Selma voting rights campaign
Silas Norman was not even on SNCC’s staff the first time he was arrested in Selma, Alabama. He was working “undercover” with the Selma Literacy Project, headed by SNCC’s Maria Varela. But after the Civil Rights Act of 1964 passed in early July, the project staff decided to stop at a white drive-in restaurant called The Thirsty Boy. They were refused service. “So we decided we’d sit down, and that’s when I met [Sheriff] Jim Clark.” Norman was arrested, and protests led by local high school students spread across town.
Norman went on to join the SNCC Selma staff, canvassing and organizing Black residents around voter education. Then, in the winter of 1965, he became Selma’s project director, just as Martin Luther King Jr.’s arrival catapulted Selma’s movement for voting rights into headlines.
That summer, Dr. King and the Southern Christian Leadership Conference were invited to Selma by the the Dallas County Voters League because Judge James Hare had issued an injunction banning public gatherings of more than two people, squelching public protest in Selma. Mrs. Amelia Boynton traveled to Birmingham to personally invite SCLC to the city. “We did not choose them,” Andrew Young of SCLC remembered, “they chose us.”
SNCC staffers might not have agreed with Dr. King’s publicity-seeking strategies, but they believed in honoring the local people’s decisions. So, when SCLC arrived in January of 1965 to stage a nationally-geared campaign for voting rights, Silas Norman and the mostly-local SNCC staffers assisted in their efforts. At 7:00 a.m. every weekday morning, SNCC and SCLC staffers met in the SNCC office directly across from the jail to coordinate. A team of one SCLC and one SNCC staff person were assigned to jointly organize in each of city’s five wards.
Meanwhile, the Dallas County courthouse became the scene of regular demonstrations. “Most of the SNCC’s Selma staff pretty much ignored the increasingly large demonstrations,” Martha Prescod remembered, as they continued the work of voter education.
In February, Silas Norman and Fay Bellamy invited Malcolm X, who was speaking at nearby Tuskegee Institute, to come to Selma. “I don’t advocate violence, but if a man steps on my toes, I will step on his,” Malcolm X told the silent crowd of young people assembled at Brown A.M.E. Chapel, the headquarters of Selma’s Movement. “Whites better be glad that Martin Luther King is rallying the people because other forces are waiting to take over if he fails.”
Two weeks later, the voting rights campaign escalated when a white officer shot Jimmie Lee Jackson at a nighttime demonstration in nearby Marion. With Jackson’s subsequent death came plans to march his body from Selma to the state capitol in Montgomery. Questioning the effectiveness and wisdom of such a demonstration, SNCC, as an organization, voted not to participate. “We had decided we were not going to participate in the march,” explained Fay Bellamy, who left town with Stokely Carmichael and Jim Forman prior to the day of the march, fearing “that there would be a knockdown, drag out assault by the police forces on defenseless people, which we did not want to witness.”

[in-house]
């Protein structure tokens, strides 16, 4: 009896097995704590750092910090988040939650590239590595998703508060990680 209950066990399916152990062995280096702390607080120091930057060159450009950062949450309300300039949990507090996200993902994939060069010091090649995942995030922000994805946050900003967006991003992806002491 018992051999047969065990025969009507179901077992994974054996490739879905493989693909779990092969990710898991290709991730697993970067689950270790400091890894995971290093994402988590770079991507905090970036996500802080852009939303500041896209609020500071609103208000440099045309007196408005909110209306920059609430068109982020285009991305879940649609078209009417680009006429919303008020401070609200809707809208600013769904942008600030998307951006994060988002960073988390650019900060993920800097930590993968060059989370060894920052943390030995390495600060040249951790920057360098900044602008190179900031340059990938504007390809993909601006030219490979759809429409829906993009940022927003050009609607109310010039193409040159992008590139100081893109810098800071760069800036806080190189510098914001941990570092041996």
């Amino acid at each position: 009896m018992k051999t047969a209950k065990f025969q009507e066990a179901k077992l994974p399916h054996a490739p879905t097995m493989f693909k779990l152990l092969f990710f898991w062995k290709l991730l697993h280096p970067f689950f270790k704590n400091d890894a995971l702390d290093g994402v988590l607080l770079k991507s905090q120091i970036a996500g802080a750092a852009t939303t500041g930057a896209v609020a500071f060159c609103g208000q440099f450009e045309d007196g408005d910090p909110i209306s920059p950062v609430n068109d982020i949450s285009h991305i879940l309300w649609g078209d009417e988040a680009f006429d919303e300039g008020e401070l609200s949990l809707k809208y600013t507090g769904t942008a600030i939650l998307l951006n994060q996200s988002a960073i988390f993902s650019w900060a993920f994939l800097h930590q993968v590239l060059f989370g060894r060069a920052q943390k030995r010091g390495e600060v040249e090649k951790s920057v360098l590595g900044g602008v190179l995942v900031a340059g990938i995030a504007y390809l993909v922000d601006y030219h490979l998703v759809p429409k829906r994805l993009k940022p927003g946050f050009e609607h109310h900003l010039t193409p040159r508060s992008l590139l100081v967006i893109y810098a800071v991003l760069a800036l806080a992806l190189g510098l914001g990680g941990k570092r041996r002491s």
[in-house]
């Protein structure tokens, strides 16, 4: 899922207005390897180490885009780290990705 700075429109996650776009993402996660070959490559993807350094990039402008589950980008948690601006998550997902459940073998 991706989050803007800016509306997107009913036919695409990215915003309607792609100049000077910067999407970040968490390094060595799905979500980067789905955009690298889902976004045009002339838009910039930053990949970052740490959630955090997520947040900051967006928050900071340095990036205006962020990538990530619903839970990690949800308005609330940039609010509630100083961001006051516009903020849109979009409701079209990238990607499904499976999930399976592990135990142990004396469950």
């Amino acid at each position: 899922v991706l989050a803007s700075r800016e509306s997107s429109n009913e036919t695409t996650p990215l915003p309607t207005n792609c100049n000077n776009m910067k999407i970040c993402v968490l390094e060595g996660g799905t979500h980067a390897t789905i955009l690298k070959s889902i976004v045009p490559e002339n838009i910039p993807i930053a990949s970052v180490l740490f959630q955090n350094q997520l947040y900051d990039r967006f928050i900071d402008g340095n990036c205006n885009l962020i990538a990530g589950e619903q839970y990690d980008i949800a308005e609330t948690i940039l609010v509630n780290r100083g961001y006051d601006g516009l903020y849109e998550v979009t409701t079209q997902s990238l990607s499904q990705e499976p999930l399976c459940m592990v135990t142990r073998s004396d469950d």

SNCC agreed that its chairman, John Lewis, an Alabama native could participate. But as an individual, not as chairman. This distinction proved meaningless. When Lewis was assaulted and beaten on the Edmund Pettus bridge on “Bloody Sunday,” the organization quickly swung into action.
A group of SNCC staffers immediately flew to Selma on a chartered plane from Atlanta. One of them, Prathia Hall, remembered a man speaking out in the church overflowing with still traumatized people. “I was out on the bridge today because I thought it was right,” he said, “But while I was on the bridge, Jim Clark came to my house and tear-gassed my eighty-year-old mother, and next time he comes to my house, I’m going to be ready.” Observing the gathering, Hall concluded, “People in the church were not feeling love for Jim Clark or for any of the white authorities,” despite SCLC efforts to get them to express love and forgiveness for their attackers.
The march from Selma finally made it to Montgomery two weeks later. Hundreds from around the country had joined it. But SNCC had turned their sights elsewhere. “We decided that it was not productive for us to fight with SCLC,” Norman explained, “So members of the staff decided to move out. We decided to move out to places where we decided they would not come.”
David Garrow, Bearing the Cross: Martin Luther King, Jr. and the Southern Christian Leadership Conference (New York: 1st Perennial Classic, 1986), 359.
Fay Bellamy Powell, “Playtime is Over,” in Hands on the Freedom Plow: Personal Accounts of Women in SNCC, edited by Faith Holsaert, et al., (Urbana: University of Illinois Press, 2010), 473-483.
Suzanne E. Smith, To Serve the Living: Funeral Directors and the African American Way of Death (Cambridge, MA: The Belknap Press of Harvard University Press, 2010), 171.
Silas Norman, Pt. H “Alabama Bound: Selma and the Lowndes County Black Panther Party, 1964-1966” We Shall Not Be Moved Conference, 1988, Trinity College.
SNCC Report on Violence in Selma, 5:30p, March 7, 1965, Lucile Montgomery Papers, Wisconsin Historical Society.